• In case of interpreted languages, this conversion is done on the fly during their execution in the user's computer.
    Hence here the source is packaged as is.

Now this building can happen at 3 different levels :

  • At the original author of software : Most commercial software is distributable pre-built.
  • At the distributor : That is what our Bacon Brigade does.
  • At the end user : Luckily users of PCLinuxOS do not have to do this. This is the standard method in source based distros.

So in our case the following is done :

  • Software is procured from source by the packager.
  • Source is extracted to BUILD area and build commands run there to get the target software.
  • A directory structure mimicking the user's computer is created inside BUILDROOT. The target software is now installed into BUILDROOT as if it is getting installed into the user's computer.
  • The resulting files are picked out of this BUILDROOT environment and put together inside an archive and this is called a package. This will be found in /src/rpm/RPMS/i586 or x64 depending on the target.
  • A copy of the source code along with the .spec file used to create this package is placed in /src/rpm/SPRM. This is what is used by the maintainer of PCLinuxOS to recreate the same package and enter it into the official repository after quality control checks.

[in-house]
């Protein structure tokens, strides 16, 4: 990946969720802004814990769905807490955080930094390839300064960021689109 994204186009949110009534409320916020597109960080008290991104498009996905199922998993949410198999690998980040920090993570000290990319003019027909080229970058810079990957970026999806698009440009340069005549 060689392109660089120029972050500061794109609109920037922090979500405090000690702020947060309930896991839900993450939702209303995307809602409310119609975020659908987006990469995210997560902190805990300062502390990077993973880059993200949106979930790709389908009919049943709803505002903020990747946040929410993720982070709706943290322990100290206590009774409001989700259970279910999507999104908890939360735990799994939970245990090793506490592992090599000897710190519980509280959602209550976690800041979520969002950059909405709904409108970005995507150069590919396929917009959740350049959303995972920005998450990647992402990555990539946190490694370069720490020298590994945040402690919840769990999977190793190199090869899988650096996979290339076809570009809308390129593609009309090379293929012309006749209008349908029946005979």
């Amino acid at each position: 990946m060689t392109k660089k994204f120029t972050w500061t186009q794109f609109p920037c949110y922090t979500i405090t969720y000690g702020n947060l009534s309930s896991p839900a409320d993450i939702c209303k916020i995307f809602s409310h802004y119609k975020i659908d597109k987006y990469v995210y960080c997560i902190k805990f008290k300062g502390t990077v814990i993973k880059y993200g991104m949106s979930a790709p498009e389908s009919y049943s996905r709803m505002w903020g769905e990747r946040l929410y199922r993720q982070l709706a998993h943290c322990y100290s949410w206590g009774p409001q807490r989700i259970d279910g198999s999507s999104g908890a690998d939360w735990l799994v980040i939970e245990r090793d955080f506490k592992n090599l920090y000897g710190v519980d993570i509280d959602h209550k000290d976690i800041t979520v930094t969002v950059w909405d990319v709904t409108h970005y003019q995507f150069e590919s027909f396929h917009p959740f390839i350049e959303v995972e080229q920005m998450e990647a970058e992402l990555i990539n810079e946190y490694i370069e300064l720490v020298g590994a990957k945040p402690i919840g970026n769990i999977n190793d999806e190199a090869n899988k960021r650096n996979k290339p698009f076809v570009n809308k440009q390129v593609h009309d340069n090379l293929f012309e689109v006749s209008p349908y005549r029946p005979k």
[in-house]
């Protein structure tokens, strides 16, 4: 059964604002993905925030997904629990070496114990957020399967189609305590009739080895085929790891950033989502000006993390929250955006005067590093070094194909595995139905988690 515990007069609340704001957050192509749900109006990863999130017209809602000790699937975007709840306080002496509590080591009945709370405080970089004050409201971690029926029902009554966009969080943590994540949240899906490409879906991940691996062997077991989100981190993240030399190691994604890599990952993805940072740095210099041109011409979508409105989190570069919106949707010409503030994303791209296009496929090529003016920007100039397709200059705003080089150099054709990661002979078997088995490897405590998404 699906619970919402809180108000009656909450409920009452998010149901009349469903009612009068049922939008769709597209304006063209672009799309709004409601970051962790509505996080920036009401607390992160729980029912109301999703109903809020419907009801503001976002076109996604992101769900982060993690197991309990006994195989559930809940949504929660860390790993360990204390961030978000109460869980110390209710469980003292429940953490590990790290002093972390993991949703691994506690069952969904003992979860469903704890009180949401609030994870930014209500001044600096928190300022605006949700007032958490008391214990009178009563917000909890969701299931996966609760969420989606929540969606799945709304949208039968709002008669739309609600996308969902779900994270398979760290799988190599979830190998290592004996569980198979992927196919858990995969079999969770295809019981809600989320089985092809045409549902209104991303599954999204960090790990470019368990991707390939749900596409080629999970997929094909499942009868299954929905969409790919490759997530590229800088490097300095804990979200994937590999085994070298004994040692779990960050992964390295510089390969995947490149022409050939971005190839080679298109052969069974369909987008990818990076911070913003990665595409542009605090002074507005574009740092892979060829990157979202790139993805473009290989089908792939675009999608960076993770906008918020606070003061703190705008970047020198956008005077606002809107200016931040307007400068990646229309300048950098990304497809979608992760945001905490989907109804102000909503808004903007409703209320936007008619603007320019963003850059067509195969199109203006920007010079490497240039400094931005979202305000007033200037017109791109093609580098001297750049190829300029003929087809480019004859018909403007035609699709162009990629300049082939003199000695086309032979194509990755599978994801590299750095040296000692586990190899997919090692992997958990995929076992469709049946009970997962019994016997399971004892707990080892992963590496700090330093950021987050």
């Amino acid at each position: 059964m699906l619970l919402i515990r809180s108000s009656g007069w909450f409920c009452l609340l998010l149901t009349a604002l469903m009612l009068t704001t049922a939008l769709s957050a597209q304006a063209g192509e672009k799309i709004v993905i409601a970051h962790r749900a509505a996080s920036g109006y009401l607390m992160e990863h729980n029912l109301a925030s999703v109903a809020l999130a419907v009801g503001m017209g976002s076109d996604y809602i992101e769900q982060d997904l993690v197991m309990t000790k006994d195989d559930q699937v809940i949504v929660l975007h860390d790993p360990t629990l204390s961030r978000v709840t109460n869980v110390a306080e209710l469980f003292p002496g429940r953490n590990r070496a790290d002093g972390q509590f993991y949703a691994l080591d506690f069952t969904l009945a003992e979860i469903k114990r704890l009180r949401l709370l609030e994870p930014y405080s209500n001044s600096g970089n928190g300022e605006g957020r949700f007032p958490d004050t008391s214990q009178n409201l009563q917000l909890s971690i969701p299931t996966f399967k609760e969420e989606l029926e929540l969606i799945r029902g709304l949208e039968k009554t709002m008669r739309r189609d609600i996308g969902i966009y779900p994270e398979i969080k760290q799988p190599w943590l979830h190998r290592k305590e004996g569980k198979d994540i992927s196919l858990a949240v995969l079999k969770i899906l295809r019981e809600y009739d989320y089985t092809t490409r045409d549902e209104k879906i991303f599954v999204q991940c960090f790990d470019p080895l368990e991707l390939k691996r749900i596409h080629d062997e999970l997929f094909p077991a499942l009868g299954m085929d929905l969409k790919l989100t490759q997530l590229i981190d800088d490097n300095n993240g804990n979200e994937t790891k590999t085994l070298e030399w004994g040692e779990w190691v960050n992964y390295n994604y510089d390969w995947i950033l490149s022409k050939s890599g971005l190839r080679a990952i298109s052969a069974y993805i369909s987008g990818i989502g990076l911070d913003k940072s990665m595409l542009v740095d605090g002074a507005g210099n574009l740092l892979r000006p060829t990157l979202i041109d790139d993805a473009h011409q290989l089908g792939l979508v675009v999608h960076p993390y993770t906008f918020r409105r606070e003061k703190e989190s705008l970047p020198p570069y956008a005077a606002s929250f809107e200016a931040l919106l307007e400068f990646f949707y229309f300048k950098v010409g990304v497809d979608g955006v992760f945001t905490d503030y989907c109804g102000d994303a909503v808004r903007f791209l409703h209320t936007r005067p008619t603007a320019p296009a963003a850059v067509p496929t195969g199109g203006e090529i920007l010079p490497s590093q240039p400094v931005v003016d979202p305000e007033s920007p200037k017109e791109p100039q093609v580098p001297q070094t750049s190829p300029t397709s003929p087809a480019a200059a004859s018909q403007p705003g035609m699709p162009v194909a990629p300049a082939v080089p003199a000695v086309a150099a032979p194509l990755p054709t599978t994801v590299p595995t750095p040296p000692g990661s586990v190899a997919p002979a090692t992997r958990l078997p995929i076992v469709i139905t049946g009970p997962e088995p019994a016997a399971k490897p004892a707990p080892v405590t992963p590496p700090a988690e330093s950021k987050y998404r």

Software binaries and media - Things are slightly different when it comes to binary packages and media as they already come in compiled binary form. They mostly only need to be placed into their proper location.

Approach to learning

Please read through the complete guide. Parts of the guide are verbatim or barely modified posts from the forum by the authors referred. Considering the high level of knowledge of the respective authors, it might seem intimidating at first. (I had a similar experience too). Just read the rest of the guide.

  • To begin with you should learn rebuilding something which is already present in our repository. Look for software of size less than 1 MB at first.
  • Next you should try to package something similar by your own. Try very simple items containing just 1 or 2 files.
  • Next you should try updating something in the present repository. (You will need to study the version numbers of existing packages and compare them to those from the official websites in order to know which can be updated.)